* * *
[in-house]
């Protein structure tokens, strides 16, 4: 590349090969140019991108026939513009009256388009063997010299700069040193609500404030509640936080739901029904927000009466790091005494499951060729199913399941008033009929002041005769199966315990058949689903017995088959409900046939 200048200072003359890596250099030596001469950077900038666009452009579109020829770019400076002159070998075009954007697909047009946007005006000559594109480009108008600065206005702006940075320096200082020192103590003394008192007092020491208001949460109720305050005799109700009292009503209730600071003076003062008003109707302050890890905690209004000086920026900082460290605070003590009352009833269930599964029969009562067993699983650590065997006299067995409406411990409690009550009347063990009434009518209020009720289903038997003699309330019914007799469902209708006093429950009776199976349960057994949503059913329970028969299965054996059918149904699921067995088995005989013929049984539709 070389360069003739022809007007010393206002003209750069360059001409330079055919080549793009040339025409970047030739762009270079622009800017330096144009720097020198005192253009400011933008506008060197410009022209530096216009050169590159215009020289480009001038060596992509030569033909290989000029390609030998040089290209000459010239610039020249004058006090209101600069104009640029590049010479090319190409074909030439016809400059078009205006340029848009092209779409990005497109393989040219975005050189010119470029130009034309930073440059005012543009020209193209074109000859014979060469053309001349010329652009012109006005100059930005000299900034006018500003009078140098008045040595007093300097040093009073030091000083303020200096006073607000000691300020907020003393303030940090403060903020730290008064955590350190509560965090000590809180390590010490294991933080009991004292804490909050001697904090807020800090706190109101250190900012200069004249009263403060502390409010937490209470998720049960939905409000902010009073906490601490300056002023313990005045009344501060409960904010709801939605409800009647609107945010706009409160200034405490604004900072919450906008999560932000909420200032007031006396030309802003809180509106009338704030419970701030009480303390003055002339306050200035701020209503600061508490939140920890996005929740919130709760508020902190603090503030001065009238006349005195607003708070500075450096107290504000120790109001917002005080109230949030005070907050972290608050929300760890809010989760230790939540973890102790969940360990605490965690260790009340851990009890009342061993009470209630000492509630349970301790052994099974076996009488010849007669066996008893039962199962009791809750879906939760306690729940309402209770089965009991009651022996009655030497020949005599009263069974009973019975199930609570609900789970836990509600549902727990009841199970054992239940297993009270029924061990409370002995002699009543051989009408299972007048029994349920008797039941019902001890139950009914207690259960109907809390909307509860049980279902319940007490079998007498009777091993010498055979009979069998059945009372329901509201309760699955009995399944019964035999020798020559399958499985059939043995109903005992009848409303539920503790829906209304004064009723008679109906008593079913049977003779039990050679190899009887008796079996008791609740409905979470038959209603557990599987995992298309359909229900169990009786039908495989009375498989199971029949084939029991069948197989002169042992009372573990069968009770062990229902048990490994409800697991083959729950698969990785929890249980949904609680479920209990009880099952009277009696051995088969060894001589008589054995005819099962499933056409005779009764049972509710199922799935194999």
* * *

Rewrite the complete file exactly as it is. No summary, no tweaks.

[in-house]
């Protein structure tokens, strides 16, 4: 590349090969140019991108026939513009009256388009063997010299700069040193609500404030509640936080739901029904927000009466790091005494499951060729199913399941008033009929002041005769199966315990058949689903017995088959409900046939 200048200072003359890596250099030596001469950077900038666009452009579109020829770019400076002159070998075009954007697909047009946007005006000559594109480009108008600065206005702006940075320096200082020192103590003394008192007092020491208001949460109720305050005799109700009292009503209730600071003076003062008003109707302050890890905690209004000086920026900082460290605070003590009352009833269930599964029969009562067993699983650590065997006299067995409406411990409690009550009347063990009434009518209020009720289903038997003699309330019914007799469902209708006093429950009776199976349960057994949503059913329970028969299965054996059918149904699921067995088995005989013929049984539709 070389360069003739022809007007010393206002003209750069360059001409330079055919080549793009040339025409970047030739762009270079622009800017330096144009720097020198005192253009400011933008506008060197410009022209530096216009050169590159215009020289480009001038060596992509030569033909290989000029390609030998040089290209000459010239610039020249004058006090209101600069104009640029590049010479090319190409074909030439016809400059078009205006340029848009092209779409990005497109393989040219975005050189010119470029130009034309930073440059005012543009020209193209074109000859014979060469053309001349010329652009012109006005100059930005000299900034006018500003009078140098008045040595007093300097040093009073030091000083303020200096006073607000000691300020907020003393303030940090403060903020730290008064955590350190509560965090000590809180390590010490294991933080009991004292804490909050001697904090807020800090706190109101250190900012200069004249009263403060502390409010937490209470998720049960939905409000902010009073906490601490300056002023313990005045009344501060409960904010709801939605409800009647609107945010706009409160200034405490604004900072919450906008999560932000909420200032007031006396030309802003809180509106009338704030419970701030009480303390003055002339306050200035701020209503600061508490939140920890996005929740919130709760508020902190603090503030001065009238006349005195607003708070500075450096107290504000120790109001917002005080109230949030005070907050972290608050929300760890809010989760230790939540973890102790969940360990605490965690260790009340851990009890009342061993009470209630000492509630349970301790052994099974076996009488010849007669066996008893039962199962009791809750879906939760306690729940309402209770089965009991009651022996009655030497020949005599009263069974009973019975199930609570609900789970836990509600549902727990009841199970054992239940297993009270029924061990409370002995002699009543051989009408299972007048029994349920008797039941019902001890139950009914207690259960109907809390909307509860049980279902319940007490079998007498009777091993010498055979009979069998059945009372329901509201309760699955009995399944019964035999020798020559399958499985059939043995109903005992009848409303539920503790829906209304004064009723008679109906008593079913049977003779039990050679190899009887008796079996008791609740409905979470038959209603557990599987995992298309359909229900169990009786039908495989009375498989199971029949084939029991069948197989002169042992009372573990069968009770062990229902048990490994409800697991083959729950698969990785929890249980949904609680479920209990009880099952009277009696051995088969060894001589008589054995005819099962499933056409005779009764049972509710199922799935194999």